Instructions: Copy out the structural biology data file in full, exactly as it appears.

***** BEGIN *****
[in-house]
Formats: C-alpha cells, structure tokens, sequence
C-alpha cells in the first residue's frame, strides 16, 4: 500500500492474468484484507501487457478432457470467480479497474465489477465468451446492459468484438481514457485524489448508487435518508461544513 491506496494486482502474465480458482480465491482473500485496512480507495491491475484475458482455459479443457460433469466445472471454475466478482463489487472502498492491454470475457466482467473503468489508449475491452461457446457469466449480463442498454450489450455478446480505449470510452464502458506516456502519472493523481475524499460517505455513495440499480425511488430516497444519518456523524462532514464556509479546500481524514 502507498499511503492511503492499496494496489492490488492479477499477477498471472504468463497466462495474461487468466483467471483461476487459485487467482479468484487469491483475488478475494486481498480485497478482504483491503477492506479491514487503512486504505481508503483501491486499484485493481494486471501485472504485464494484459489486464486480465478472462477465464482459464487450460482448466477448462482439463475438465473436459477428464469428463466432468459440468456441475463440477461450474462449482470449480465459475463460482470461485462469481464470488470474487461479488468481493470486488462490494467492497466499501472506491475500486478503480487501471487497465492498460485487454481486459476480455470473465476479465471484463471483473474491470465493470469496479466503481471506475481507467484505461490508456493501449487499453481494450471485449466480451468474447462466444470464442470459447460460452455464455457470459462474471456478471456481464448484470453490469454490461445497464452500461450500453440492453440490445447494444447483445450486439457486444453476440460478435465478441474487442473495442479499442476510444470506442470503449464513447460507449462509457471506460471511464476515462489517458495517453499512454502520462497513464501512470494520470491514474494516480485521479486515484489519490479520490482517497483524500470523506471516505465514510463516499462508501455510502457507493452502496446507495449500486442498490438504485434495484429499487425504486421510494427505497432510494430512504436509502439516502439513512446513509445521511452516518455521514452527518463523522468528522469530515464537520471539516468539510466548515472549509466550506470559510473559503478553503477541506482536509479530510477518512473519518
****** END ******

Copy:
[in-house]
Formats: C-alpha cells, structure tokens, sequence
C-alpha cells in the first residue's frame, strides 16, 4: 500500500492474468484484507501487457478432457470467480479497474465489477465468451446492459468484438481514457485524489448508487435518508461544513 491506496494486482502474465480458482480465491482473500485496512480507495491491475484475458482455459479443457460433469466445472471454475466478482463489487472502498492491454470475457466482467473503468489508449475491452461457446457469466449480463442498454450489450455478446480505449470510452464502458506516456502519472493523481475524499460517505455513495440499480425511488430516497444519518456523524462532514464556509479546500481524514 502507498499511503492511503492499496494496489492490488492479477499477477498471472504468463497466462495474461487468466483467471483461476487459485487467482479468484487469491483475488478475494486481498480485497478482504483491503477492506479491514487503512486504505481508503483501491486499484485493481494486471501485472504485464494484459489486464486480465478472462477465464482459464487450460482448466477448462482439463475438465473436459477428464469428463466432468459440468456441475463440477461450474462449482470449480465459475463460482470461485462469481464470488470474487461479488468481493470486488462490494467492497466499501472506491475500486478503480487501471487497465492498460485487454481486459476480455470473465476479465471484463471483473474491470465493470469496479466503481471506475481507467484505461490508456493501449487499453481494450471485449466480451468474447462466444470464442470459447460460452455464455457470459462474471456478471456481464448484470453490469454490461445497464452500461450500453440492453440490445447494444447483445450486439457486444453476440460478435465478441474487442473495442479499442476510444470506442470503449464513447460507449462509457471506460471511464476515462489517458495517453499512454502520462497513464501512470494520470491514474494516480485521479486515484489519490479520490482517497483524500470523506471516505465514510463516499462508501455510502457507493452502496446507495449500486442498490438504485434495484429499487425504486421510494427505497432510494430512504436509502439516502439513512446513509445521511452516518455521514452527518463523522468528522469530515464537520471539516468539510466548515472549509466550506470559510473559503478553503477541506482536509479530510477518512473519518